Pick one aspect of Comics Composition that Scott McCloud explains and create a comic that demonstrates that aspect.
As you can see, this example is pretty straight forward. You can take the assignment as literally as I did, or you can choose to be more creative.
I chose this aspect because I am on the verge of obsessed with our understanding of the nature of time. Its one of those topics that seems to be come less clear and yet more fascinating the more you think and read about it. McCloud points out something quite curious about time as it relates to Comics. He shows that in Comics time is display through the use of space. What’s funny about this is that the more you think about it, time and space are the same thing.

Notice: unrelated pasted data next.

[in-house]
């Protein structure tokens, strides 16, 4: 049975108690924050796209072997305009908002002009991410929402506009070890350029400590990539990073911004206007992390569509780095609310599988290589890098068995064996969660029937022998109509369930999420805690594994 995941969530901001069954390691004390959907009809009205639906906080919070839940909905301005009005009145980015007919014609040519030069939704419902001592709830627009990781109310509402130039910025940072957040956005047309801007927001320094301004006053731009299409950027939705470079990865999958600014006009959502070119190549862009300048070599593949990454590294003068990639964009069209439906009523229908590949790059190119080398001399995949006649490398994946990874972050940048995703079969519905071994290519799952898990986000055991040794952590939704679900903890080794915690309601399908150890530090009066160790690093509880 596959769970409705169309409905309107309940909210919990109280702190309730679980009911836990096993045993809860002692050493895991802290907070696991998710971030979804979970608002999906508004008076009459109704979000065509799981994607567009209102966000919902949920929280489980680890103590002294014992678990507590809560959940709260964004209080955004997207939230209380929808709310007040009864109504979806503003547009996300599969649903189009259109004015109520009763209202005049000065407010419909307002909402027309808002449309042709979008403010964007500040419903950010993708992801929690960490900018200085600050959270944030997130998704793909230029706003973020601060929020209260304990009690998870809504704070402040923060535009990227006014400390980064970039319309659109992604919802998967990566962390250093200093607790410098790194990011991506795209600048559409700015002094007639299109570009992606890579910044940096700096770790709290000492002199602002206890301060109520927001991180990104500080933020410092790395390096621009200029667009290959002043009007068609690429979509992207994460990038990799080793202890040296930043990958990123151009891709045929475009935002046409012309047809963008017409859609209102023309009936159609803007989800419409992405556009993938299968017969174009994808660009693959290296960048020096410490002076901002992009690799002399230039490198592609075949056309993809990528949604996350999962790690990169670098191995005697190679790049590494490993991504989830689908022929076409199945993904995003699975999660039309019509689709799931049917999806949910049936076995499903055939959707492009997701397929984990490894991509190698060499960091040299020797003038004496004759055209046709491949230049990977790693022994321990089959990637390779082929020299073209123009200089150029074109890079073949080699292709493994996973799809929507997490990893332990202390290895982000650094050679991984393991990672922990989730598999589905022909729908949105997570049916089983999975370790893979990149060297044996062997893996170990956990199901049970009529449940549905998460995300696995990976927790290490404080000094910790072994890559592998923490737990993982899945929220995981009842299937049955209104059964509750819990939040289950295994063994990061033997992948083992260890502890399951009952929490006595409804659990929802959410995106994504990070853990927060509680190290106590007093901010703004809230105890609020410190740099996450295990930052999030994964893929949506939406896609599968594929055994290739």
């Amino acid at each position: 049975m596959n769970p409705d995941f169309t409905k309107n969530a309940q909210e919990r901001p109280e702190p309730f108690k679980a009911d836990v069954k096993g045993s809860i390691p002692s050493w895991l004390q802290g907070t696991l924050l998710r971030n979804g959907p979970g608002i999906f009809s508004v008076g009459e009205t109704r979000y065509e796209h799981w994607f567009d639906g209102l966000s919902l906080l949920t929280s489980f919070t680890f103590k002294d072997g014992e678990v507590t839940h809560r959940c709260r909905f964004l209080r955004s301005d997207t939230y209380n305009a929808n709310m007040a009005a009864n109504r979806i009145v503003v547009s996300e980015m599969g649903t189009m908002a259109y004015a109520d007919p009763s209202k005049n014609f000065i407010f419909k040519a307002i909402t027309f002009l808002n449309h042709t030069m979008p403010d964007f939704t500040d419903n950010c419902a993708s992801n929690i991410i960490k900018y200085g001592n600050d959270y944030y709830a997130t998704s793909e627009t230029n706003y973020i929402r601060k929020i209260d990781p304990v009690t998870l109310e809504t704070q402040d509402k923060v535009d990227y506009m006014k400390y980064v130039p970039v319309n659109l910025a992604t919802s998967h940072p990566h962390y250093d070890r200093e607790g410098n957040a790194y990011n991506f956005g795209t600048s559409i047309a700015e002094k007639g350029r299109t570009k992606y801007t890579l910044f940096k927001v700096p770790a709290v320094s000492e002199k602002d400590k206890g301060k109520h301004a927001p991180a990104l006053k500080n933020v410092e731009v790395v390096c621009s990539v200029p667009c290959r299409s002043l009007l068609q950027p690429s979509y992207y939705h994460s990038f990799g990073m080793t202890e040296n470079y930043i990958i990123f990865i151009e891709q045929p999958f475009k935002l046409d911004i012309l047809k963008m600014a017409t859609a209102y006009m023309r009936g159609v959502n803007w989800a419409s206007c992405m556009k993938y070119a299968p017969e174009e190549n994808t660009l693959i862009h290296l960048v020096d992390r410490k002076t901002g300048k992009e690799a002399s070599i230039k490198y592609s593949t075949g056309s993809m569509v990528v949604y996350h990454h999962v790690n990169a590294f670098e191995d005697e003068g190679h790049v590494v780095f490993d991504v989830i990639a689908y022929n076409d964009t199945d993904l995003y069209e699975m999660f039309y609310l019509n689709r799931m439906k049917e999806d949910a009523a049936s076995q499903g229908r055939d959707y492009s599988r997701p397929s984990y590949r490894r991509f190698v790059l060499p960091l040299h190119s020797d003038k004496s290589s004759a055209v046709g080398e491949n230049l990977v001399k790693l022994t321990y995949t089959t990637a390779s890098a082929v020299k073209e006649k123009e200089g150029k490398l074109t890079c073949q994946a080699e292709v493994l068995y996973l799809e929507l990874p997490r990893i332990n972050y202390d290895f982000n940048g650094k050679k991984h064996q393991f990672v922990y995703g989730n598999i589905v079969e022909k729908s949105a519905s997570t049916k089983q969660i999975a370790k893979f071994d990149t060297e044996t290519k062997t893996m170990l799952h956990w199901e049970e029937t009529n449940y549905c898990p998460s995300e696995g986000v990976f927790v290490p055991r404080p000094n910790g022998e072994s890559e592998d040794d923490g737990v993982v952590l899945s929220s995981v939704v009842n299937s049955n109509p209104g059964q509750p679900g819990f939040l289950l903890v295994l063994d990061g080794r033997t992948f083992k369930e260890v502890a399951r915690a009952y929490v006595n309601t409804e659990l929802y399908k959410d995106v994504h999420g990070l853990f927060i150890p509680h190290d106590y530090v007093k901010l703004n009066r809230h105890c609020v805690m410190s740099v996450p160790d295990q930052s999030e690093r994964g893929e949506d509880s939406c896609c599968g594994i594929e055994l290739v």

I also liked the body language available for the figures on Pixton. That little guy really looks mad, huh?
You don’t have to use Pixton, if you don’t want to. You can use any program you want. You can even draw your own if you’d like. These comic book programs are great, but there is still no substitute for drawing your own comic. And, contrary to popular belief, it is not actually necessary to have the ability to draw well in order to draw Comics.
You also don’t have to use humor.
If you are looking for some inspiration, check out Zot! online #3. It features a falling scene that is very visually stimulating.
And after that, you can check out some fun things that Scott McCloud invented, like 5 Card Nancy, a game where a player is dealt five panels of a reprinted Nancy comic and has to choose one, discard the rest, and choose another from a new hand of five. People have made some pretty good ones over the years. Including one that implies that Nancy is a drug dealer.